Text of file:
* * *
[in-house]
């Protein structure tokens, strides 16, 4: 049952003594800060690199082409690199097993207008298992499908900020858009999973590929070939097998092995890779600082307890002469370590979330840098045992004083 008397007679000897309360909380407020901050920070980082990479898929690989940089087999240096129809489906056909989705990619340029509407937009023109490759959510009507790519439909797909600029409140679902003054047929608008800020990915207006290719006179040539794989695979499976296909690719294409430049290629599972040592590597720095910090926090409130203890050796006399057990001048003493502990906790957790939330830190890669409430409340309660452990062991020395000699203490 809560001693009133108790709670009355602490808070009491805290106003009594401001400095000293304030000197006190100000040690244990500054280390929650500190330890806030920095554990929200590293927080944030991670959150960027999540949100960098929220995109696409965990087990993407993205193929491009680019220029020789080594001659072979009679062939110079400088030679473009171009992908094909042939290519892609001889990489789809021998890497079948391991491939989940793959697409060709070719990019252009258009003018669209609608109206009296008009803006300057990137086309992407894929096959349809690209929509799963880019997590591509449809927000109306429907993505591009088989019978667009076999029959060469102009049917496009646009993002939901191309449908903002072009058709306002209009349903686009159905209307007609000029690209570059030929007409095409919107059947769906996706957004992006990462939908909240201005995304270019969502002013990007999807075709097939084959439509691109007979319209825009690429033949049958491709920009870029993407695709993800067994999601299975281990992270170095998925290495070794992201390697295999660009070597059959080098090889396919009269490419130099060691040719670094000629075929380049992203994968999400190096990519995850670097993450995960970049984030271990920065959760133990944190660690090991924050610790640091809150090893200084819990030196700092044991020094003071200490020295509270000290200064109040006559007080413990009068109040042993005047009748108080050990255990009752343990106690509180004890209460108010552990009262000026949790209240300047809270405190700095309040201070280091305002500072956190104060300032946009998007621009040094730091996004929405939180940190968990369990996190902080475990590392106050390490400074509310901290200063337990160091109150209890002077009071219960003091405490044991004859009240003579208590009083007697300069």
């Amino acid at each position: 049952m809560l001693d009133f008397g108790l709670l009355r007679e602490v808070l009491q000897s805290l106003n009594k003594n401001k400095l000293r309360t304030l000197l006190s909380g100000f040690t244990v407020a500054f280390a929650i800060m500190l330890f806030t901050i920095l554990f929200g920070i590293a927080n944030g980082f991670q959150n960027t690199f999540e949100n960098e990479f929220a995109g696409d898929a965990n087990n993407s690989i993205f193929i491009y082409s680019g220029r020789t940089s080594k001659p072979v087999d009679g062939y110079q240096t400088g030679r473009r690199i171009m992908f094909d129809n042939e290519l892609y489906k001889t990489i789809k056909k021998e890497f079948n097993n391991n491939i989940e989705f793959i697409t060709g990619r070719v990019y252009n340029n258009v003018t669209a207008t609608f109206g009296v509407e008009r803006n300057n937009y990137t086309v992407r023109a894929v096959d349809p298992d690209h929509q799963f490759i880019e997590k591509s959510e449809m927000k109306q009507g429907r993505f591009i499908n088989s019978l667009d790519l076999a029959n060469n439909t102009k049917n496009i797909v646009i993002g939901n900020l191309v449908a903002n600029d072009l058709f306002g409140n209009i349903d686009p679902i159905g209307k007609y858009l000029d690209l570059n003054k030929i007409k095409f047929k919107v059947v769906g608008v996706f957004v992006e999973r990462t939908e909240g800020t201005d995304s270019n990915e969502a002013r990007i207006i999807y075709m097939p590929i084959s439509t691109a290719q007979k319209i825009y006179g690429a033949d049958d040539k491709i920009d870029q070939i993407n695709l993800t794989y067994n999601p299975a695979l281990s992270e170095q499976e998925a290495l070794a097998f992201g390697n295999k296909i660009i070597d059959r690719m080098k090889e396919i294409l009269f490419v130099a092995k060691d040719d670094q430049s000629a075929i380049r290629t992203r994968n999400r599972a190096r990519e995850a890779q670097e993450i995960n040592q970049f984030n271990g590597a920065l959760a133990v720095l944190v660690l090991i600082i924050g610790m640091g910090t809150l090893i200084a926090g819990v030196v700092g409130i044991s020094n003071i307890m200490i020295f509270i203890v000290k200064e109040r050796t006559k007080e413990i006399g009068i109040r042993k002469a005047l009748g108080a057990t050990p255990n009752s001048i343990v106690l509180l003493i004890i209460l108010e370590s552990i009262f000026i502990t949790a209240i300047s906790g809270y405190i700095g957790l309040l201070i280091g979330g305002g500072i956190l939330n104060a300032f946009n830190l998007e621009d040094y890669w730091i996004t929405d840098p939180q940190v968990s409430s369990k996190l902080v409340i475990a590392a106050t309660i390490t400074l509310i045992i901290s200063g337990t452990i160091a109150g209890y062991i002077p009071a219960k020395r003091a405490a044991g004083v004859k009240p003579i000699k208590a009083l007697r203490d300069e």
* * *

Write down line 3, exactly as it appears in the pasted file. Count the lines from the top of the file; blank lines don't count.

């Amino acid at each position: 049952m809560l001693d009133f008397g108790l709670l009355r007679e602490v808070l009491q000897s805290l106003n009594k003594n401001k400095l000293r309360t304030l000197l006190s909380g100000f040690t244990v407020a500054f280390a929650i800060m500190l330890f806030t901050i920095l554990f929200g920070i590293a927080n944030g980082f991670q959150n960027t690199f999540e949100n960098e990479f929220a995109g696409d898929a965990n087990n993407s690989i993205f193929i491009y082409s680019g220029r020789t940089s080594k001659p072979v087999d009679g062939y110079q240096t400088g030679r473009r690199i171009m992908f094909d129809n042939e290519l892609y489906k001889t990489i789809k056909k021998e890497f079948n097993n391991n491939i989940e989705f793959i697409t060709g990619r070719v990019y252009n340029n258009v003018t669209a207008t609608f109206g009296v509407e008009r803006n300057n937009y990137t086309v992407r023109a894929v096959d349809p298992d690209h929509q799963f490759i880019e997590k591509s959510e449809m927000k109306q009507g429907r993505f591009i499908n088989s019978l667009d790519l076999a029959n060469n439909t102009k049917n496009i797909v646009i993002g939901n900020l191309v449908a903002n600029d072009l058709f306002g409140n209009i349903d686009p679902i159905g209307k007609y858009l000029d690209l570059n003054k030929i007409k095409f047929k919107v059947v769906g608008v996706f957004v992006e999973r990462t939908e909240g800020t201005d995304s270019n990915e969502a002013r990007i207006i999807y075709m097939p590929i084959s439509t691109a290719q007979k319209i825009y006179g690429a033949d049958d040539k491709i920009d870029q070939i993407n695709l993800t794989y067994n999601p299975a695979l281990s992270e170095q499976e998925a290495l070794a097998f992201g390697n295999k296909i660009i070597d059959r690719m080098k090889e396919i294409l009269f490419v130099a092995k060691d040719d670094q430049s000629a075929i380049r290629t992203r994968n999400r599972a190096r990519e995850a890779q670097e993450i995960n040592q970049f984030n271990g590597a920065l959760a133990v720095l944190v660690l090991i600082i924050g610790m640091g910090t809150l090893i200084a926090g819990v030196v700092g409130i044991s020094n003071i307890m200490i020295f509270i203890v000290k200064e109040r050796t006559k007080e413990i006399g009068i109040r042993k002469a005047l009748g108080a057990t050990p255990n009752s001048i343990v106690l509180l003493i004890i209460l108010e370590s552990i009262f000026i502990t949790a209240i300047s906790g809270y405190i700095g957790l309040l201070i280091g979330g305002g500072i956190l939330n104060a300032f946009n830190l998007e621009d040094y890669w730091i996004t929405d840098p939180q940190v968990s409430s369990k996190l902080v409340i475990a590392a106050t309660i390490t400074l509310i045992i901290s200063g337990t452990i160091a109150g209890y062991i002077p009071a219960k020395r003091a405490a044991g004083v004859k009240p003579i000699k208590a009083l007697r203490d300069e």